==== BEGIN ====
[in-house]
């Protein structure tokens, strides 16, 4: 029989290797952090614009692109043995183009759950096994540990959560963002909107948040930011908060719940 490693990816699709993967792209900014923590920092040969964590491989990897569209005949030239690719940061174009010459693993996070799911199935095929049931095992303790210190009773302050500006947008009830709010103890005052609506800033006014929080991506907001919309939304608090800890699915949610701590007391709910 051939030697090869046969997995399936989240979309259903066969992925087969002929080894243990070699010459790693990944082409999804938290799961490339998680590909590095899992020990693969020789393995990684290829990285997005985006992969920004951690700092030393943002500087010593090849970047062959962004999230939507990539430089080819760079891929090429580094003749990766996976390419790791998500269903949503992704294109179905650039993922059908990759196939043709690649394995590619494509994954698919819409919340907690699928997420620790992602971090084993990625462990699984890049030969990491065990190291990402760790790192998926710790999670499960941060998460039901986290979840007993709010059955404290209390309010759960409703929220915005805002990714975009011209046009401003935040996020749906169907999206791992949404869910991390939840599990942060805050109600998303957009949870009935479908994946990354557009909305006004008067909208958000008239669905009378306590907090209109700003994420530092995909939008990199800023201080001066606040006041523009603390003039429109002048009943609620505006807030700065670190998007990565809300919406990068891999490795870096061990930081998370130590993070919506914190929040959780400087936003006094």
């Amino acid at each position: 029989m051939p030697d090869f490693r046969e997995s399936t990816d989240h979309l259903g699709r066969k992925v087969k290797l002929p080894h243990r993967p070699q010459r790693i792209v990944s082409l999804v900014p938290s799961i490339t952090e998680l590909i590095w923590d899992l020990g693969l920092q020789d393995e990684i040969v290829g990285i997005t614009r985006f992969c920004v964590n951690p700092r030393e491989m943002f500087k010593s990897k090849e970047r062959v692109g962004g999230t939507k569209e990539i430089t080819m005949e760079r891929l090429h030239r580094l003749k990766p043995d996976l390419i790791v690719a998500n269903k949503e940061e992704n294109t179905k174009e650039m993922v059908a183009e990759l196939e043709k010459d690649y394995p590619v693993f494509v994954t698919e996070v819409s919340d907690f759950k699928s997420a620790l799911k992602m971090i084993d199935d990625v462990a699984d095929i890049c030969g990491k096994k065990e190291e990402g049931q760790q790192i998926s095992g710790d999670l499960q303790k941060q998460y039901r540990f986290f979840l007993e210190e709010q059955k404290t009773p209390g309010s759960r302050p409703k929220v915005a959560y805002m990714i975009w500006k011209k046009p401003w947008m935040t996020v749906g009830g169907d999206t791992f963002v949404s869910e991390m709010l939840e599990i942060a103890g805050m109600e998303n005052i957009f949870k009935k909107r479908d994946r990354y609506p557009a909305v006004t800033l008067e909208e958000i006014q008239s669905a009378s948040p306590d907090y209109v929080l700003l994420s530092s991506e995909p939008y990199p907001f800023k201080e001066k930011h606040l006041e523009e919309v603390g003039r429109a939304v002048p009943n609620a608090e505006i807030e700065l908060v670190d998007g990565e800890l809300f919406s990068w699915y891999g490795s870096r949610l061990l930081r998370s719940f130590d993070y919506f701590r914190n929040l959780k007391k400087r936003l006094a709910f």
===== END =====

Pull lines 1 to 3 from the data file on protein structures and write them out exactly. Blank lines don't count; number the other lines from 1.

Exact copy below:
[in-house]
């Protein structure tokens, strides 16, 4: 029989290797952090614009692109043995183009759950096994540990959560963002909107948040930011908060719940 490693990816699709993967792209900014923590920092040969964590491989990897569209005949030239690719940061174009010459693993996070799911199935095929049931095992303790210190009773302050500006947008009830709010103890005052609506800033006014929080991506907001919309939304608090800890699915949610701590007391709910 051939030697090869046969997995399936989240979309259903066969992925087969002929080894243990070699010459790693990944082409999804938290799961490339998680590909590095899992020990693969020789393995990684290829990285997005985006992969920004951690700092030393943002500087010593090849970047062959962004999230939507990539430089080819760079891929090429580094003749990766996976390419790791998500269903949503992704294109179905650039993922059908990759196939043709690649394995590619494509994954698919819409919340907690699928997420620790992602971090084993990625462990699984890049030969990491065990190291990402760790790192998926710790999670499960941060998460039901986290979840007993709010059955404290209390309010759960409703929220915005805002990714975009011209046009401003935040996020749906169907999206791992949404869910991390939840599990942060805050109600998303957009949870009935479908994946990354557009909305006004008067909208958000008239669905009378306590907090209109700003994420530092995909939008990199800023201080001066606040006041523009603390003039429109002048009943609620505006807030700065670190998007990565809300919406990068891999490795870096061990930081998370130590993070919506914190929040959780400087936003006094």
């Amino acid at each position: 029989m051939p030697d090869f490693r046969e997995s399936t990816d989240h979309l259903g699709r066969k992925v087969k290797l002929p080894h243990r993967p070699q010459r790693i792209v990944s082409l999804v900014p938290s799961i490339t952090e998680l590909i590095w923590d899992l020990g693969l920092q020789d393995e990684i040969v290829g990285i997005t614009r985006f992969c920004v964590n951690p700092r030393e491989m943002f500087k010593s990897k090849e970047r062959v692109g962004g999230t939507k569209e990539i430089t080819m005949e760079r891929l090429h030239r580094l003749k990766p043995d996976l390419i790791v690719a998500n269903k949503e940061e992704n294109t179905k174009e650039m993922v059908a183009e990759l196939e043709k010459d690649y394995p590619v693993f494509v994954t698919e996070v819409s919340d907690f759950k699928s997420a620790l799911k992602m971090i084993d199935d990625v462990a699984d095929i890049c030969g990491k096994k065990e190291e990402g049931q760790q790192i998926s095992g710790d999670l499960q303790k941060q998460y039901r540990f986290f979840l007993e210190e709010q059955k404290t009773p209390g309010s759960r302050p409703k929220v915005a959560y805002m990714i975009w500006k011209k046009p401003w947008m935040t996020v749906g009830g169907d999206t791992f963002v949404s869910e991390m709010l939840e599990i942060a103890g805050m109600e998303n005052i957009f949870k009935k909107r479908d994946r990354y609506p557009a909305v006004t800033l008067e909208e958000i006014q008239s669905a009378s948040p306590d907090y209109v929080l700003l994420s530092s991506e995909p939008y990199p907001f800023k201080e001066k930011h606040l006041e523009e919309v603390g003039r429109a939304v002048p009943n609620a608090e505006i807030e700065l908060v670190d998007g990565e800890l809300f919406s990068w699915y891999g490795s870096r949610l061990l930081r998370s719940f130590d993070y919506f701590r914190n929040l959780k007391k400087r936003l006094a709910f």